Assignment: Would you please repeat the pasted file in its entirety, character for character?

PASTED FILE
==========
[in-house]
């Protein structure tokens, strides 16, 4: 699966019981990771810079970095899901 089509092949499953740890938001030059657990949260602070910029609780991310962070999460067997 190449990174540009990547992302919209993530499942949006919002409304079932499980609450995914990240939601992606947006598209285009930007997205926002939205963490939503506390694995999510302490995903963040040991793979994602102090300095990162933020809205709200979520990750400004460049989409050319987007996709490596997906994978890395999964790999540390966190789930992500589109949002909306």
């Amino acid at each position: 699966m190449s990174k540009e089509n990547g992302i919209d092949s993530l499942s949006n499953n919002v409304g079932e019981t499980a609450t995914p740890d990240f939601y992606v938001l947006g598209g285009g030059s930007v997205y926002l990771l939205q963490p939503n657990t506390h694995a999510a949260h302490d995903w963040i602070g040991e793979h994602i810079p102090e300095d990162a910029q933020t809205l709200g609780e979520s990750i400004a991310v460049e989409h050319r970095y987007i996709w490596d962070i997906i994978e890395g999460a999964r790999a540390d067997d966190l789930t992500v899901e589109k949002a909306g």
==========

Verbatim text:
[in-house]
């Protein structure tokens, strides 16, 4: 699966019981990771810079970095899901 089509092949499953740890938001030059657990949260602070910029609780991310962070999460067997 190449990174540009990547992302919209993530499942949006919002409304079932499980609450995914990240939601992606947006598209285009930007997205926002939205963490939503506390694995999510302490995903963040040991793979994602102090300095990162933020809205709200979520990750400004460049989409050319987007996709490596997906994978890395999964790999540390966190789930992500589109949002909306």
């Amino acid at each position: 699966m190449s990174k540009e089509n990547g992302i919209d092949s993530l499942s949006n499953n919002v409304g079932e019981t499980a609450t995914p740890d990240f939601y992606v938001l947006g598209g285009g030059s930007v997205y926002l990771l939205q963490p939503n657990t506390h694995a999510a949260h302490d995903w963040i602070g040991e793979h994602i810079p102090e300095d990162a910029q933020t809205l709200g609780e979520s990750i400004a991310v460049e989409h050319r970095y987007i996709w490596d962070i997906i994978e890395g999460a999964r790999a540390d067997d966190l789930t992500v899901e589109k949002a909306g």